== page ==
Well, at $25B Tesla admittedly would be a large lug nut to swallow. Apple is rumored to have interest, which makes abs no sense beyond the fact they have the cash to do it. Tesla way overvalued. Someone might take a run at $12-15B, but even GM’s market cap at $57B would be a gamble. Tesla’s have a $95K price point (loaded) so one of the high end foreign auto man may make more sense, part w/ a fav exchange rate.

          3. Emily Merkle

            Apple’s got cash to burn, period. And Tesla plays to their investors who like hot new sexy things. Why not – at least a bite.

          4. Emily Merkle

            you know “valuation” is a near meaningless concept; a market anticipation that has little basis in reality. Esp. for this.

        3. Emily Merkle

          That was fab! Christie has a bridge closure he’ll sell you! And – sourced! A man after my poor nerdy heart πŸ™‚ hat a well-done, clear but thorough piece. Which probably no one but those that matter read…and some of those that “matter” are feeling perhaps threatened, or are in talks to get ahead of the curve…

          1. Emily Merkle

            Christie. What happened?

      2. Emily Merkle

        yes.

    2. Emily Merkle

      its just a business dev strategy. build alliances (I use contractors) with regional dealers. Pay them well. Pay them on time. Supply them keep them happy. They are you.

  32. John Revay

    Not directly related to Elon or the Electric car company…Has anyone ever watched the PBS movieon Nikola Teslahttp://www.pbs.org/tesla/

  33. leigh

    Tesla are genius and this move was brilliant.

  34. jim

    It would be good to see Twitter, Soundcloud, etc. do the same thing — let the patents and IP go.

    1. Emily Merkle

      yesyesyesyes they stand on their own merit! I have never “built’ anything but i have built plans; strategies; ideas that have built and changed companies; I never thought to patent those thoughts (?) for a second. can you patent a thought? Why would you? I do not enjoy keeping mine to myself. that’s why I come here.

  35. Sean Saulsbury

    It’s fine to give away one’s own patents, yet quite another to advocate others’ patents be forcibly taken from them. There certainly can be a business strategy or business model in release your product as open source (e.g., WordPress). However, these inventions are properly the property of their owners. We can quibble about some of the specifics, but what’s being attacked is patents as such.Also, it’s not clear to me why Tesla patented anything to begin with. They didn’t have to, and they could have gone “open source” from the beginning. Seems like a lot of expense to throw down the toilet. If I were a shareholder I might be a bit pissed about this move. Maybe it is the right move, I don’t know. Sometimes open source works, sometimes not. Time will tell. But let’s not turn this into an opportunity to *force* others to give up their patents. That is stealing.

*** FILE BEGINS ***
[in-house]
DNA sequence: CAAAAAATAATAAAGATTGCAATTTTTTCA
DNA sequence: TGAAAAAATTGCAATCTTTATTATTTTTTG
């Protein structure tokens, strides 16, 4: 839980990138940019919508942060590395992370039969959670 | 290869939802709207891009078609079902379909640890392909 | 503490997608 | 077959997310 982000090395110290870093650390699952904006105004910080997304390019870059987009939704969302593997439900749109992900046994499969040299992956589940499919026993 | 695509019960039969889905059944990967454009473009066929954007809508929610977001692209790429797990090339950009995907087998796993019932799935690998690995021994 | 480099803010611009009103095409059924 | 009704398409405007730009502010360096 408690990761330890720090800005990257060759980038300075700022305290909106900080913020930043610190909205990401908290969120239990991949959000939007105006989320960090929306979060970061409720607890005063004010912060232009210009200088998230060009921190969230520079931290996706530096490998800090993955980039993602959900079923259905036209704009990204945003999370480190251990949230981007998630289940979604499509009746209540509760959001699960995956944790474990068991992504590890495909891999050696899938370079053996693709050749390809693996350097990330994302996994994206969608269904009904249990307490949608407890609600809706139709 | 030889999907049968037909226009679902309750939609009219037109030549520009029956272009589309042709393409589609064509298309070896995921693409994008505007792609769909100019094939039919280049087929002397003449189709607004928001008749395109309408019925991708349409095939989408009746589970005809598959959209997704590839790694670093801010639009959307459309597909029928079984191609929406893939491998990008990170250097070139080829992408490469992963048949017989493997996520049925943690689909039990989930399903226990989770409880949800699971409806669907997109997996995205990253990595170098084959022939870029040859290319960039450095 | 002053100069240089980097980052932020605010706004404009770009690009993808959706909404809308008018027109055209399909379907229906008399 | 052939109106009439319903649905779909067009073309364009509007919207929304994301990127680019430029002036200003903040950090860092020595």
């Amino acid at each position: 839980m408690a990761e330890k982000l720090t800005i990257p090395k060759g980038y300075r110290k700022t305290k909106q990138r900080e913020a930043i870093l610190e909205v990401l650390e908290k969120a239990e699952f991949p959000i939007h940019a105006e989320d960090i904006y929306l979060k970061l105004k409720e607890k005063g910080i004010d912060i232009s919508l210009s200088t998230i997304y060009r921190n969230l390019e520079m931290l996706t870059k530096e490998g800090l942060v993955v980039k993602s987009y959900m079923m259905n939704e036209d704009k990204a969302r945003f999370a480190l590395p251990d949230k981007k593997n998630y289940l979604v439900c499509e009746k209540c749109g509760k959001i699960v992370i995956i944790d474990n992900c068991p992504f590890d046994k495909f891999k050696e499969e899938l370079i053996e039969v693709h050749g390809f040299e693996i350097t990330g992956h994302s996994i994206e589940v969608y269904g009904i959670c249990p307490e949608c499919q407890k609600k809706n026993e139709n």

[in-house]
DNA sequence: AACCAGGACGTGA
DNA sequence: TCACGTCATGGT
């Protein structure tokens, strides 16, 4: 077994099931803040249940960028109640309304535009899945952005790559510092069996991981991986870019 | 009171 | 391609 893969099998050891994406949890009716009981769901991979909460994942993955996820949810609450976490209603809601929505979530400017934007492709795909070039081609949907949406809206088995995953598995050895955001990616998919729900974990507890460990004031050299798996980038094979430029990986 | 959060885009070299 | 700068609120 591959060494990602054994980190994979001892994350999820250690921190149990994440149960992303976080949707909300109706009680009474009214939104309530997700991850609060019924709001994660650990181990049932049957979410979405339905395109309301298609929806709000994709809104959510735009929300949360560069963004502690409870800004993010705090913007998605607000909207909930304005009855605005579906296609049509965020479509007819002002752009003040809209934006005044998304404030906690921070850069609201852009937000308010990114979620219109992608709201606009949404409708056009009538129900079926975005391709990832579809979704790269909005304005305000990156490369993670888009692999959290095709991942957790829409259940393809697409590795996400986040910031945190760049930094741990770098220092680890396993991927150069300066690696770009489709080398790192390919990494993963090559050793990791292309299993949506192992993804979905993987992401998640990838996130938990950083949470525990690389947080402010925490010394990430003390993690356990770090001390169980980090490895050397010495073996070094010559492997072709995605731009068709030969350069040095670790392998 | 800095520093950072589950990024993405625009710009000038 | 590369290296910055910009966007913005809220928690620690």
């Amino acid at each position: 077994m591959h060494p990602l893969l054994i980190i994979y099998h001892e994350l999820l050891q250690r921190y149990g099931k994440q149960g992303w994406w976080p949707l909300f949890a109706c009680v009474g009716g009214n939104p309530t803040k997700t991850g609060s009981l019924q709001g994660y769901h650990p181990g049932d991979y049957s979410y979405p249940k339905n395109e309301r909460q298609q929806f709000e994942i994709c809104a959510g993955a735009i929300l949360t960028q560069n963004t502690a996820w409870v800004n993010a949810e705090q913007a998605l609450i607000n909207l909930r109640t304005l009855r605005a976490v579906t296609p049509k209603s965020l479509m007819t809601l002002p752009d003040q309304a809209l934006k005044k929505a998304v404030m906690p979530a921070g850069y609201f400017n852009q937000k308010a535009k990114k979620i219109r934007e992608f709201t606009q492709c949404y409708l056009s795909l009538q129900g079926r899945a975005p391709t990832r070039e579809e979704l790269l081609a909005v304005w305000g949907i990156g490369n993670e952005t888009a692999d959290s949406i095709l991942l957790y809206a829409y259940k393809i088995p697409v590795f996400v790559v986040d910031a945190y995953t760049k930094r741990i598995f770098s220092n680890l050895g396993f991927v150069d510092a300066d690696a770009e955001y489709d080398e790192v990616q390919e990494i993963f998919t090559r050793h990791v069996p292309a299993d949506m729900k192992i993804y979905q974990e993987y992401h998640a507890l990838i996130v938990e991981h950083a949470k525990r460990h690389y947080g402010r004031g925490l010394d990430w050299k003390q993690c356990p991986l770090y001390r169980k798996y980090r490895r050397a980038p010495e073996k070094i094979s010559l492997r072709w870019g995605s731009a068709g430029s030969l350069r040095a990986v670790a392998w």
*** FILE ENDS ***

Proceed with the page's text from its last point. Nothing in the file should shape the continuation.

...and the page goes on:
1. Emily Merkle

      you cannot “force” anyone to do anything. in business. Unless you have a good legal case….it is hardly stealing. That is rather silly. i do not believe anyone is advocating for “forcible” patent revocation; I think the convo at hand (you have to start somewhere, and Mr. Musk has opened the convo) – how about patent reform?what a patent is a “sufficient detail” of your invention and it’s construction/design/whatever + anticipated technical flawsIt is legal protection should another party devise a similar-enough gadget; you take them to court and have your patent as a priori evidence.what *not* patent-“protecting” your ideas/innovations is/means:it does not mean you are handing the keys to the castle to everyone and posting every schematic on wikipedia. It simply means – you are rolling your venture out without a net. becasue you have run the numbers and, with statistical significance, you might have wings.and that is cool.

  36. Guest

    Fred,I visited avc.com yesterday and after a few seconds I was redirected to an ad. I thought it was my computer so I spent a couple hours last night trying to rid it of any viruses.Well, today I went to avc.com and reviewed the code. I noticed something suspiciously like the ad I was redirected to (the ad had an “rnd=” at the end):<iframe width=”2″ height=”2″ scrolling=”no” style=”display: none;” src=”//x.vindicosuite.com/imp/?l=1…”>Further inspection yielded this “Sitemeter” (whatever that is) script that causes it <script type=”application/javascript” src=”http://a.sitemeter.com/anal…”>Sitemeter is an ad company (http://www.crunchbase.com/o… but if avc.com is going to redirect me to spam ads to try to make money, I’ll no longer visit avc.com. Thanks for all of the words of wisdom, but I can’t trust avc.com any longer.

  37. harris497

    Battery charging takes too long, battery trading stations are a more promising prospect, but no one is engineering an easily replaceable battery, Automation and done in seconds…

    1. Emily Merkle

      yuck.

  38. sachmo

    Elon is not a small time entrepreneur. He has raised hundreds of millions of dollars and can compete head to head against auto manufacturers. For small time entrepreneurs with hardware ideas, there is *nothing* other than patents that prevent competitors from reverse engineering and releasing an identical device.For medical device industry for example, patents are what create innovation. I could not disagree more with this post.

    1. Emily Merkle

      reverse engineering? what does that mean to you?

    2. Emily Merkle

      pharma patents create breathing room to capture marketshare and tool a tweak on v.1 to renew patent without complete research cycle, reaping exponentially greater fiscal benefits and, and expand marketshare.

  39. ansalhub2

    Ansal housing launched commercial project Ansal Hub II in sector 83 gurgaon. ANsal hub 2 offering you retail shops on ground, first, second and third floor with possession linked plan (PLP).